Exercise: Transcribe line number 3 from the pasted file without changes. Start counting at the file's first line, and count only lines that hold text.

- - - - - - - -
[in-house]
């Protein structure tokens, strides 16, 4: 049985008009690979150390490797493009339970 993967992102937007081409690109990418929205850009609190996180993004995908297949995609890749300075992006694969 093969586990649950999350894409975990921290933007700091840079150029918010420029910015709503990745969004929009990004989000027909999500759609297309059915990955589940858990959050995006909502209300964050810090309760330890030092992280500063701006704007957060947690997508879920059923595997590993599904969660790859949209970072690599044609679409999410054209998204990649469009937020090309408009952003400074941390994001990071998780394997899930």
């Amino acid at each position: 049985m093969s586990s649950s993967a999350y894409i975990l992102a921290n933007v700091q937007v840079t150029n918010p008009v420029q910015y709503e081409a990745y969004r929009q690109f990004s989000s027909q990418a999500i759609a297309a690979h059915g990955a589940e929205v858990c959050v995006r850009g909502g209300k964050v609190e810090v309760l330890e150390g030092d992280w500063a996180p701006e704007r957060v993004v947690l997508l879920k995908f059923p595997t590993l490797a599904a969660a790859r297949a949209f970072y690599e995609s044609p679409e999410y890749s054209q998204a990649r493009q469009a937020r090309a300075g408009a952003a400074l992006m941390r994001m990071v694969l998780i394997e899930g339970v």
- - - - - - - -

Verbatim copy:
């Amino acid at each position: 049985m093969s586990s649950s993967a999350y894409i975990l992102a921290n933007v700091q937007v840079t150029n918010p008009v420029q910015y709503e081409a990745y969004r929009q690109f990004s989000s027909q990418a999500i759609a297309a690979h059915g990955a589940e929205v858990c959050v995006r850009g909502g209300k964050v609190e810090v309760l330890e150390g030092d992280w500063a996180p701006e704007r957060v993004v947690l997508l879920k995908f059923p595997t590993l490797a599904a969660a790859r297949a949209f970072y690599e995609s044609p679409e999410y890749s054209q998204a990649r493009q469009a937020r090309a300075g408009a952003a400074l992006m941390r994001m990071v694969l998780i394997e899930g339970v």